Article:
EphrinB3 blocks EphB3 dependence receptor functions to prevent cell death following traumatic brain injury

M. H. Theus, J. Ricard, S. J. Glass, L. G. Travieso, D. J. Liebl

Research output: Contribution to journalArticle

17 Scopus citations

Abstract

Eph receptor tyrosine kinases and their membrane-bound ligands, ephrins, have a variety of roles in the developing and adult central nervous system that require direct cell-cell interactions; including regulating axon path finding, cell proliferation, migration and synaptic plasticity. Recently, we identified a novel pro-survival role for ephrins in the adult subventricular zone, where ephrinB3 blocks Eph-mediated cell death during adult neurogenesis. Here, we examined whether EphB3 mediates cell death in the adult forebrain following traumatic brain injury and whether ephrinB3 infusion could limit this effect. We show that EphB3 co-labels with microtubule-associated protein 2-positive neurons in the adult cortex and is closely associated with ephrinB3 ligand, which is reduced following controlled cortical impact (CCI) injury. In the complete absence of EphB3 (EphB3-/-), we observed reduced terminal deoxynucleotidyl transferase-dUTP nick end labeling (TUNEL), and functional improvements in motor deficits after CCI injury as compared with wild-type and ephrinB3-/- mice. We also demonstrated that EphB3 exhibits dependence receptor characteristics as it is cleaved by caspases and induces cell death, which is not observed in the presence of ephrinB3. Following trauma, infusion of pre-clustered ephrinB3-Fc molecules (eB3-Fc) into the contralateral ventricle reduced cortical infarct volume and TUNEL staining in the cortex, dentate gyrus and CA3 hippocampus of wild-type and ephrinB3-/- mice, but not EphB3-/- mice. Similarly, application of eB3-Fc improved motor functions after CCI injury. We conclude that EphB3 mediates cell death in the adult cortex through a novel dependence receptor-mediated cell death mechanism in the injured adult cortex and is attenuated following ephrinB3 stimulation.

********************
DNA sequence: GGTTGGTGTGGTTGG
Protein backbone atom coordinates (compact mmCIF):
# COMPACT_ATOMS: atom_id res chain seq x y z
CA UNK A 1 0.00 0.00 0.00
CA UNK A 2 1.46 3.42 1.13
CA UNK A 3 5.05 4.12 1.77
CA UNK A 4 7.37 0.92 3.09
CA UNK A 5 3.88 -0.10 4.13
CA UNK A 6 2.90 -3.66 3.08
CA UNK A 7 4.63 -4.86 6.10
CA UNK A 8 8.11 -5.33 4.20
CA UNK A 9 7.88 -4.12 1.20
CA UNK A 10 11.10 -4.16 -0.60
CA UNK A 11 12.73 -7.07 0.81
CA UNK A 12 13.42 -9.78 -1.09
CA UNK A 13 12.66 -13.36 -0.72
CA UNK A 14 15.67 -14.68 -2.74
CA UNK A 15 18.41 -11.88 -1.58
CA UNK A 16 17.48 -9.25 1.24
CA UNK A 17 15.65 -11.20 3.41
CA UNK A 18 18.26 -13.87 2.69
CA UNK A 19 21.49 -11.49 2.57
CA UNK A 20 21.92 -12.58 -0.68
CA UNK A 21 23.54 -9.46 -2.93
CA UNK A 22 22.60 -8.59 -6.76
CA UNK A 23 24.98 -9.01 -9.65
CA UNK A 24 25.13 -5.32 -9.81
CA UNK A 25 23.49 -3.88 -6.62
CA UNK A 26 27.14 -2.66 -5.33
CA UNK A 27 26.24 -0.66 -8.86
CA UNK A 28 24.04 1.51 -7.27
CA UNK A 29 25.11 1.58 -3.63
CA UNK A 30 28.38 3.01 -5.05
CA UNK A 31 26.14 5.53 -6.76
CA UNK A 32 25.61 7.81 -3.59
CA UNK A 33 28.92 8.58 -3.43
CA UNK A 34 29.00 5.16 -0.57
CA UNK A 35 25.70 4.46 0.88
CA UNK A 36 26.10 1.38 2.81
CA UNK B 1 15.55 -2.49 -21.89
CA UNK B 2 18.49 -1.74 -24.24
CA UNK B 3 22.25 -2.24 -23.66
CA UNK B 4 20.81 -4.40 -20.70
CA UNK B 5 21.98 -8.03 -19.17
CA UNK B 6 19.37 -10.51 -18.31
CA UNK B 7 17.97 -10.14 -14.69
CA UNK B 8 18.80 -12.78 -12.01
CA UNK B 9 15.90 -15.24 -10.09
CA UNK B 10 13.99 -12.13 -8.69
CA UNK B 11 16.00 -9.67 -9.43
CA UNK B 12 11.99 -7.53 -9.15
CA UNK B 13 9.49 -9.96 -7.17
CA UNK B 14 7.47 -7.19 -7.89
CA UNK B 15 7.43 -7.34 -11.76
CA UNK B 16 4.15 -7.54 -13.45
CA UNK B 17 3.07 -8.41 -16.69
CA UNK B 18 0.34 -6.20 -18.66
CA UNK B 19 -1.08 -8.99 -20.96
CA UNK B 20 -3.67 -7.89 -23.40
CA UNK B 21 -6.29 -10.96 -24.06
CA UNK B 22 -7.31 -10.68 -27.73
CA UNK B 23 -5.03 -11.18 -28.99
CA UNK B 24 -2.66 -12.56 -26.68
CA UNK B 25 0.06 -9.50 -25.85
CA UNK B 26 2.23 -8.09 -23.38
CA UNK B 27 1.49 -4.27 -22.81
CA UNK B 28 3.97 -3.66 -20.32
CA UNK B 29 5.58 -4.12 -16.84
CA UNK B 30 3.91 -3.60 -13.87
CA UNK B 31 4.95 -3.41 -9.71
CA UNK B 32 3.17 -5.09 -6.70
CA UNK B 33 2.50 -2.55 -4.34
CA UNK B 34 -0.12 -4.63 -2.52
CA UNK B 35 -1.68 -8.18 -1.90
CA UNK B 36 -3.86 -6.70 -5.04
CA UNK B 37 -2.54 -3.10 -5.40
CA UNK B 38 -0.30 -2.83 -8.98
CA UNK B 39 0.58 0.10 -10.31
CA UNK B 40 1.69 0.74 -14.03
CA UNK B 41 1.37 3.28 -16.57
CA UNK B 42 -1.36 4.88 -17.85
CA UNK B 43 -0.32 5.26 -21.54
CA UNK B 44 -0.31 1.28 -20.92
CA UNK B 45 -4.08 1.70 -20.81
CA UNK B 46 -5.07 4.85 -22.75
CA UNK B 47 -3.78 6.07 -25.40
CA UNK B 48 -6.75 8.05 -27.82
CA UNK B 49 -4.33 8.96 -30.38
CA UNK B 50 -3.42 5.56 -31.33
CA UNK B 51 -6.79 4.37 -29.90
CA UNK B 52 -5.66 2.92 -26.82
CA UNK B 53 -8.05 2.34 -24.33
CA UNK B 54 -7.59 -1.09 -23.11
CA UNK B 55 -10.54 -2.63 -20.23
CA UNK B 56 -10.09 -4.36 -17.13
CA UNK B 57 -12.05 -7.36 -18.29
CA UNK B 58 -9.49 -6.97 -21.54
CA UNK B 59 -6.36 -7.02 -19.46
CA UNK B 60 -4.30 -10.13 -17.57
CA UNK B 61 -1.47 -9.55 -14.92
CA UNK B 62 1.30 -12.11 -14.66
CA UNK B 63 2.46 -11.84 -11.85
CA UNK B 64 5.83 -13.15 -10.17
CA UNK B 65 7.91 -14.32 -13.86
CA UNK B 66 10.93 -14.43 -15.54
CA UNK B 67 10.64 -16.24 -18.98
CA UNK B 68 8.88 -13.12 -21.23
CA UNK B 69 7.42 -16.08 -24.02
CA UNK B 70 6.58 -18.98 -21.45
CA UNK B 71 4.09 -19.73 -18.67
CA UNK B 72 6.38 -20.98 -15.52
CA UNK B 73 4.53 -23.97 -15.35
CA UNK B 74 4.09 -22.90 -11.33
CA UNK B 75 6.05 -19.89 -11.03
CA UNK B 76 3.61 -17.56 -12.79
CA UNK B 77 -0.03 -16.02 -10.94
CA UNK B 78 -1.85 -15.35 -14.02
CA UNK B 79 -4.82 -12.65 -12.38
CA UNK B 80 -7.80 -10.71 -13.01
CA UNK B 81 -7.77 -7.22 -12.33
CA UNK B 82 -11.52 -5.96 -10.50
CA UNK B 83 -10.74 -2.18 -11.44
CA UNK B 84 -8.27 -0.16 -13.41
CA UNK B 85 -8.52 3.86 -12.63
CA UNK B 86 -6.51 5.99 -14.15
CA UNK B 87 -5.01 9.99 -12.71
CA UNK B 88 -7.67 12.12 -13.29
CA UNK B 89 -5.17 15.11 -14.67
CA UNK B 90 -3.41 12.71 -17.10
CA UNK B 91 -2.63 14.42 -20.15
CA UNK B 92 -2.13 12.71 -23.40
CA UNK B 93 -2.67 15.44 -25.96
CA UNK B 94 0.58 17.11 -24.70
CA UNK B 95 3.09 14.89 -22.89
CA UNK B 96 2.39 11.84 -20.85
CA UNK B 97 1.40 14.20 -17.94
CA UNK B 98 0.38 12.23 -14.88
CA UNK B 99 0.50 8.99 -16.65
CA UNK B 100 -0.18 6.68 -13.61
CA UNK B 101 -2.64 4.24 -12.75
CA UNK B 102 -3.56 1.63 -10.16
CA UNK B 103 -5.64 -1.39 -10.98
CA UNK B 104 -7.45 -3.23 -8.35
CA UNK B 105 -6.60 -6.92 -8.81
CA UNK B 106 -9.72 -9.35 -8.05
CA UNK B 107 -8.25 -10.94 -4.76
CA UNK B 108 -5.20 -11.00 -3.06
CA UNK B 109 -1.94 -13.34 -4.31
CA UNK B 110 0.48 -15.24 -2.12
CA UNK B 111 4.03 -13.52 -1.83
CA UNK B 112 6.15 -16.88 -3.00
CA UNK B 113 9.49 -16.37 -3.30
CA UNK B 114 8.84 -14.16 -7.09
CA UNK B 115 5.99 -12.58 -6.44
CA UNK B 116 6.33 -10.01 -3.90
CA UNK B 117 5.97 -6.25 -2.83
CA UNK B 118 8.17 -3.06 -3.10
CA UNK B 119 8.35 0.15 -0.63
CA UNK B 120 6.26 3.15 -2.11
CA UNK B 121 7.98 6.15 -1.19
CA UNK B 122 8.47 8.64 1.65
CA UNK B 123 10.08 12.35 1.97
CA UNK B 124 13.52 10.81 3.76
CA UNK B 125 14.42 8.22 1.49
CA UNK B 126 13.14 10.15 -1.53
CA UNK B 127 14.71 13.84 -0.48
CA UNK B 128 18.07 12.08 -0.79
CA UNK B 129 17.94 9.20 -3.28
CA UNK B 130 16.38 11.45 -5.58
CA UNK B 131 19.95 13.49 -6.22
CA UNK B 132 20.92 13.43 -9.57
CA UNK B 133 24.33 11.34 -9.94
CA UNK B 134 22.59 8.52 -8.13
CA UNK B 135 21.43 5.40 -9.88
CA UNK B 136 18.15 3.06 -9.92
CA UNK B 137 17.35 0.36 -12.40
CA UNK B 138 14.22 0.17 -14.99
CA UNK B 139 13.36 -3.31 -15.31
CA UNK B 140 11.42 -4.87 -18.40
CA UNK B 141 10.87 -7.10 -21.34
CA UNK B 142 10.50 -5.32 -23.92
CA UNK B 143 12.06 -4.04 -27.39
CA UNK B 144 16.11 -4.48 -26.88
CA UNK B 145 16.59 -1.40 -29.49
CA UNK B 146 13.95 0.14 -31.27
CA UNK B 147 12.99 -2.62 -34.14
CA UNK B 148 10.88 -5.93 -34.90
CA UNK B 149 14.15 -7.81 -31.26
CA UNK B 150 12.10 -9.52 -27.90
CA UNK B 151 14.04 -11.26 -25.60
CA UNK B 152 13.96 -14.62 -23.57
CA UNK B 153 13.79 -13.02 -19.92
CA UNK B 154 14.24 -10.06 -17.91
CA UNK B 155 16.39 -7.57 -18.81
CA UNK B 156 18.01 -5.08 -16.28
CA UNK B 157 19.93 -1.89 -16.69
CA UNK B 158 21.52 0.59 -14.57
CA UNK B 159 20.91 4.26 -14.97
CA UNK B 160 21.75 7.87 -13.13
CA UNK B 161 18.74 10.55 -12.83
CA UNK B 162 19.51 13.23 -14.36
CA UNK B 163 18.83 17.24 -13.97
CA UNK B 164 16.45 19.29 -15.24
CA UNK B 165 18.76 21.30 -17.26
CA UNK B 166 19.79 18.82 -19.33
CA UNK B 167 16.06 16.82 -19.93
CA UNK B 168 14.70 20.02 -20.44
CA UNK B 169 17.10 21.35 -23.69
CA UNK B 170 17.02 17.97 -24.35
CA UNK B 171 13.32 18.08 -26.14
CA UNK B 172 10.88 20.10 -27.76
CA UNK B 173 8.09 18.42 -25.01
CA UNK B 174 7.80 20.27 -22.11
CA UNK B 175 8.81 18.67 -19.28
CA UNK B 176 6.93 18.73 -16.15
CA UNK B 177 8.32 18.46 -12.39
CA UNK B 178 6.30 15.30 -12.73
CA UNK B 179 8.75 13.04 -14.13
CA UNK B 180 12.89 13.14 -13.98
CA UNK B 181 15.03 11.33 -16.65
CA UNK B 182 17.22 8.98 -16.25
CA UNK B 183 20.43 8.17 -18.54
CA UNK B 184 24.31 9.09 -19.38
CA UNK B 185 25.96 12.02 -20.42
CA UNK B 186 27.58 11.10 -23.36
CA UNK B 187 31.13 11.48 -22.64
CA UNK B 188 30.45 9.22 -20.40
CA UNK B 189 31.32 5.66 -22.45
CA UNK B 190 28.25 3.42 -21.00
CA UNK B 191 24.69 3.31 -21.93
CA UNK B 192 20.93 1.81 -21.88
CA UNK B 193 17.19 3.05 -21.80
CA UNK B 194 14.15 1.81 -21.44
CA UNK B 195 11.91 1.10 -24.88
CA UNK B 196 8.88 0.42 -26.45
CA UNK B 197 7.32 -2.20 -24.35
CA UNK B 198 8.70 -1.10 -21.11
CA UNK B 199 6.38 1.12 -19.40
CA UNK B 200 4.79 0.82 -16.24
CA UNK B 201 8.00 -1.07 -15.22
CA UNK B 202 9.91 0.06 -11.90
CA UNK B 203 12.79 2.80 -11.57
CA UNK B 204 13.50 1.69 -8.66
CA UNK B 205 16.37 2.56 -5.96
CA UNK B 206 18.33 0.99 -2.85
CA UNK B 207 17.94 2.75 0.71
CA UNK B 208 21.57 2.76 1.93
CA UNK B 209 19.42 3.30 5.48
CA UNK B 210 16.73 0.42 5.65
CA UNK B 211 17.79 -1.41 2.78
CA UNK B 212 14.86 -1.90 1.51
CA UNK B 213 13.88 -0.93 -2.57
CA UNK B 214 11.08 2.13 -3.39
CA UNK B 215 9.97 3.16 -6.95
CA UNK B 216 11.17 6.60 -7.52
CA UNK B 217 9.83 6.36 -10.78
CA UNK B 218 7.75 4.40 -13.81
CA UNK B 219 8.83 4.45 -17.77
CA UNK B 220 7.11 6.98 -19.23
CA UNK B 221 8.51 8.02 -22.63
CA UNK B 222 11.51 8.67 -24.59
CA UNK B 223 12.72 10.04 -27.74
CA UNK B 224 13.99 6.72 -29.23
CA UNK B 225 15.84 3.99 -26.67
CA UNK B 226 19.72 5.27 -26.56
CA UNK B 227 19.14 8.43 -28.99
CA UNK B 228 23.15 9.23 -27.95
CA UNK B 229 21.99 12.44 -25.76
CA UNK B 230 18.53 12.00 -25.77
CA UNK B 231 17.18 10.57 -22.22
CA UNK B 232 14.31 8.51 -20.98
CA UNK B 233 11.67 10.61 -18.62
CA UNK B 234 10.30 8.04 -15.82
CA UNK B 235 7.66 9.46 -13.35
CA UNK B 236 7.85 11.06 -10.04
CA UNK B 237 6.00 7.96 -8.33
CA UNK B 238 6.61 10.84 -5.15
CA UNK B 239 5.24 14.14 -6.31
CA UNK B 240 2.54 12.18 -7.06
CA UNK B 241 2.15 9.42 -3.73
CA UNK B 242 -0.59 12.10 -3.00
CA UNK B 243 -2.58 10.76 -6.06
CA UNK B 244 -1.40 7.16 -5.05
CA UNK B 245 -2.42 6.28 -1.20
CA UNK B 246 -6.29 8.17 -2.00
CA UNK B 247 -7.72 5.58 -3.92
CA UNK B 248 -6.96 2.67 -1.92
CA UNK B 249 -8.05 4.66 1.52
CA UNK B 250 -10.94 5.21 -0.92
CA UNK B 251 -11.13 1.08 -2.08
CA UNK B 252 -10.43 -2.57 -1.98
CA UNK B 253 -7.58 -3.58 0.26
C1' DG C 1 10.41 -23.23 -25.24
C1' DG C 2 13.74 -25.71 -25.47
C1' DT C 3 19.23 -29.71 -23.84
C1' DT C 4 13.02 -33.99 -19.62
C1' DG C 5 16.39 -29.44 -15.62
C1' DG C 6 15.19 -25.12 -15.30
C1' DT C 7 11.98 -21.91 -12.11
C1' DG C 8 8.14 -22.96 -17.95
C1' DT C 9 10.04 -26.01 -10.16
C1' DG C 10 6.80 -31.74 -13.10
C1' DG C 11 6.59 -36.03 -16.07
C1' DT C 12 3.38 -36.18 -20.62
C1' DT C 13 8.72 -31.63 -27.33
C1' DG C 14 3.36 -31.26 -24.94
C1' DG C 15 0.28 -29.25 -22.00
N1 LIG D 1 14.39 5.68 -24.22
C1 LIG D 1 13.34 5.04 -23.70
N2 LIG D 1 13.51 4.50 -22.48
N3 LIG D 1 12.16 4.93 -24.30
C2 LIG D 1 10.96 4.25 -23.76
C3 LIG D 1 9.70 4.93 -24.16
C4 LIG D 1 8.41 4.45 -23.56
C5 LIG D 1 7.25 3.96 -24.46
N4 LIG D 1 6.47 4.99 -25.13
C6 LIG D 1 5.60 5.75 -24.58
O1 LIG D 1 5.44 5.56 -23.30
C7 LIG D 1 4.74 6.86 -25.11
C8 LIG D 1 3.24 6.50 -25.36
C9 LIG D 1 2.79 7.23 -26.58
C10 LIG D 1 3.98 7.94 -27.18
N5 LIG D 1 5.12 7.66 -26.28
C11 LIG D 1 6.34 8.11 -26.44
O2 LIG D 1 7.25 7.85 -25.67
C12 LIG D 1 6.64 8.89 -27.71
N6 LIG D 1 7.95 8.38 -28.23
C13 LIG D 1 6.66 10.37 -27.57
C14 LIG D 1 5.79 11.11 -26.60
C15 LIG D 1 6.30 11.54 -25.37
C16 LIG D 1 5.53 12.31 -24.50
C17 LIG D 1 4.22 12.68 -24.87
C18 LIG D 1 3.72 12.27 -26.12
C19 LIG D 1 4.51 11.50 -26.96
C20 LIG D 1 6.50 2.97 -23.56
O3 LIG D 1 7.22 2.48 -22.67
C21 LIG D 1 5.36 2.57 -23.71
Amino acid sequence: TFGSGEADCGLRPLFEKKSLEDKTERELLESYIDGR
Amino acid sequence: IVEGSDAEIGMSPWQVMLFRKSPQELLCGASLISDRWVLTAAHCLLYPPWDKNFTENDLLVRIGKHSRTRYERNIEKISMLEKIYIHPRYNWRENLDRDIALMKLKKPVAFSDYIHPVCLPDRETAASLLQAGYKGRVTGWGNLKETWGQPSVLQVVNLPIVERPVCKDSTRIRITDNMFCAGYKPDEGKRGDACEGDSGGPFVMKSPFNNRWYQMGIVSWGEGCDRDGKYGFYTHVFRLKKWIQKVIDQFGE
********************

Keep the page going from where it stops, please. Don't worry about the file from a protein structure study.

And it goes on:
Original languageEnglish (US)
Article numbere1207
JournalCell Death and Disease
Volume5
Issue number5
DOIs
StatePublished - May 2014

Keywords

  • Controlled cortical impact (CCI) injury
  • Eph receptors
  • Ephrins
  • Traumatic brain injury (TBI)

ASJC Scopus subject areas

  • Cellular and Molecular Neuroscience
  • Cell Biology
  • Immunology
  • Cancer Research

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